Wall Street Journal Europe
May 3, 2010
by Irwin Stelzer
The future course of events in euroland is now more or less clear. The International Monetary Fund and Greece's euroland colleagues will come to the aid of Greece to the tune of a bit more than €100 billion ($132 billion), but it remains more rather than less likely that there will be some sort of restructuring, with creditors probably taking a haircut—a.k.a. a loss—on the order of 30%. German officials are so frightened of a euro-zone-wide meltdown, and the possibility of deep losses for its banks that have lent generously to Greece that they are prepared to ignore their voters who, by 57% to 33% (10% don't know), oppose aid. In the future, says German Chancellor Angela Merkel, miscreants should be hit with sanctions. The words "moral hazard" apparently were not mentioned.
It is difficult to tell just how effective the Greece bailout will be in stemming the contagion spreading to other euroland countries. There are too many ifs. Spain's debt-to-GDP ratio is only about half that of Greece's, and it might escape further downgrading of its debt if its socialist government can be frightened out of its lethargy. But with president José Luis Rodríguez Zapatero insisting the worst is over, stasis is more likely than action. Italy tapped the bond markets for €6.5 billion last week, and found investors relatively eager to buy its IOUs at rates below those on outstanding debt. If it can stick with the spending cuts engineered by finance minister Giulio Tremonti, and bring down its deficit, running at 5.2% of GDP (Greece's is 13.6%), Italy might avoid a downgrade. Portugal has tightened and accelerated its austerity program, and might avoid a further downgrade if it follows through. Ireland's economic-stabilization program and its recapitalization of its banks are deemed to be working, and if the Irish continue to remain on their couches and in their pubs rather than take to the streets, the flow of red ink might abate before the nation's debt level becomes unmanageable. And if British voters put a deficit-cutting government in place on Thursday, the nation might avoid losing its triple-A rating.
Even if all of these ifs come to pass, the world will not return to any semblance of its pre-crisis condition. The days of national fiscal policy determination are over in Europe. EU President Herman Van Rompuy is calling for the creation of an "economic government" run from Brussels, and European Commission chief José Barroso claims the Lisbon Treaty gives him the power of "economic management." National sovereignty takes another hit, courtesy of the Greece crisis and the ever-ready eurocracy.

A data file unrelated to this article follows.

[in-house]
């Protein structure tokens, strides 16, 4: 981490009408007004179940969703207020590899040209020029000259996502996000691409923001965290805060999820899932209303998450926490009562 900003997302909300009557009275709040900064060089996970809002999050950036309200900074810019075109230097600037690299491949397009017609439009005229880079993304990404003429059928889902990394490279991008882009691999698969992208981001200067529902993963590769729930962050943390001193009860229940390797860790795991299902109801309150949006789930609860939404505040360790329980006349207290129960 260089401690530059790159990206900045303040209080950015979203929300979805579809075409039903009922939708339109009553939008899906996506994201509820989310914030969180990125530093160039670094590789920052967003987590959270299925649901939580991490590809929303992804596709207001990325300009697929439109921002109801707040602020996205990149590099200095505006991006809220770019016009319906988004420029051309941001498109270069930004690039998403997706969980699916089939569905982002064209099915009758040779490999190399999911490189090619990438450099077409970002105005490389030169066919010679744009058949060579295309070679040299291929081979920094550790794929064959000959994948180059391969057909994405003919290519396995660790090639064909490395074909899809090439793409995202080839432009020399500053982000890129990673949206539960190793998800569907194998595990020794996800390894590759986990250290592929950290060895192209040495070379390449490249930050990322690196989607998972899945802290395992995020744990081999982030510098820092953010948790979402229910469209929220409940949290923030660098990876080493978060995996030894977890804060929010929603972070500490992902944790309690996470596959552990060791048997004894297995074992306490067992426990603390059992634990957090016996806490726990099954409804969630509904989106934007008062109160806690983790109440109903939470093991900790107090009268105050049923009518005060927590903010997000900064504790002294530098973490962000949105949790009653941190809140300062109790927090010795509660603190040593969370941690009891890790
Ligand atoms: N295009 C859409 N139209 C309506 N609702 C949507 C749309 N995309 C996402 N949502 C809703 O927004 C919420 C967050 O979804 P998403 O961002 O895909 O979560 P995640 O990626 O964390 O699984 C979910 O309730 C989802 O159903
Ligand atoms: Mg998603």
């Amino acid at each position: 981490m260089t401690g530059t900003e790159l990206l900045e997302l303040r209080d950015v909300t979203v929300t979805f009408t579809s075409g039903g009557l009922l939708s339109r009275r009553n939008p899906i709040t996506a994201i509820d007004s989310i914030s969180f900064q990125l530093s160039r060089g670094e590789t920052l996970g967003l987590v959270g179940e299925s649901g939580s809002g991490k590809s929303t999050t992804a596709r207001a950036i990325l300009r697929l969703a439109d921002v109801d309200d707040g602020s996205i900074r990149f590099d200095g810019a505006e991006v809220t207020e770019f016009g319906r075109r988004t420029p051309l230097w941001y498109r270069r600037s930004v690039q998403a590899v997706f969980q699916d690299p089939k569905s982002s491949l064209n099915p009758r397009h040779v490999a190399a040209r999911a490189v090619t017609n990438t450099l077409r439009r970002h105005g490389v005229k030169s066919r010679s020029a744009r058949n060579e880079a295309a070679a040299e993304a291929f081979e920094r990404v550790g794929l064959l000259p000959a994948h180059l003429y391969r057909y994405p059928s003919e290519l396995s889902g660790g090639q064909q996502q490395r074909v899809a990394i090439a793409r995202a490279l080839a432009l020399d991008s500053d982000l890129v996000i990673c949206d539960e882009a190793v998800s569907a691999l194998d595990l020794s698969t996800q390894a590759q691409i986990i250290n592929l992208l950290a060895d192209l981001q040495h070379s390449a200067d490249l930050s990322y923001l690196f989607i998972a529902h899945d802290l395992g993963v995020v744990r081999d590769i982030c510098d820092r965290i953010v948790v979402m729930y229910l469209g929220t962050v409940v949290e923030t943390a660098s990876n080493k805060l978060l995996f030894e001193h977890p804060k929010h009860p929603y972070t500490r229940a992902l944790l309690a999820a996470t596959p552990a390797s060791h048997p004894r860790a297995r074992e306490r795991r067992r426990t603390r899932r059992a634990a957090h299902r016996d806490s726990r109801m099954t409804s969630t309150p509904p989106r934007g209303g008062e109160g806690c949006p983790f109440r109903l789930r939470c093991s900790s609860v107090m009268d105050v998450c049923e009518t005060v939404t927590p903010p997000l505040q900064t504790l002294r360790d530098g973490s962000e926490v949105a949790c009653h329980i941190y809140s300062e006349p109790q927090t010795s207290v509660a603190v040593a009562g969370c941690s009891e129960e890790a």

Also changed forever is the standard by which sovereign debt will be judged. The rating agencies are under pressure to be less generous in rating debt instruments, and not only those issued by euroland governments. In America, these agencies gave their coveted triple-A rating to the securities that Goldman Sachs is accused of unethically, fraudulently or perhaps even illegally, flogging to knowledgeable investors. In Europe, the agencies are accused of delaying too long in reconsidering their ratings of the bonds of euroland's periphery countries, and ignoring the effect on sounder economies of their link to shakier ones.
The rating agencies now know that the Greek bailout means euro-area nations are indeed their brothers' keepers, which in practice means that every country's debt is on every other country's balance sheet. Germany and France can no longer argue that the relevant fact is that their own finances are sound, now that they are assuming responsibility for the debts of Greece and other countries, and will have to bail out their own banks if loans made to Greek, Portugal, Spain and perhaps others are not repaid in full. British voters, their nation brought to its knees by excessive government spending, might temper their harsh judgment of Gordon Brown by recalling that as chancellor he prevented Tony Blair and Peter Mandelson from consigning sterling to the fate of the deutsche mark by adopting the euro.
The more skinflinty rating agencies will also have to take into account the condition of private-sector institutions or government agencies that might look to the central government if trouble strikes. A troubled bank that can turn to the government should have its woes reflected on that government's balance sheet, as should states in America that the federal government will not allow to go broke. In the private sector, the day when off-balance sheet financial obligations were ignored when rating a security are over, or almost so.
With this new, consolidated approach to the appraisal of credit-worthiness, and greater transparency comes greater knowledge by investors of the real risks they face, and with greater knowledge will come a demand for higher interest rates.
Time to dust off those forecasting models and plug in those higher rates when guessing at future growth.
Irwin Stelzer is a Senior Fellow and Director of Economic Policy Studies for the Hudson Institute. He is also the U.S. economist and political columnist for The Sunday Times (London) and The Courier Mail (Australia), a columnist for The New York Post, and an honorary fellow of the Centre for Socio-Legal Studies for Wolfson College at Oxford University. He is the founder and former president of National Economic Research Associates and a consultant to several U.S. and United Kingdom industries on a variety of commercial and policy issues. He has a doctorate in economics from Cornell University and has taught at institutions such as Cornell, the University of Connecticut, New York University, and Nuffield College, Oxford.
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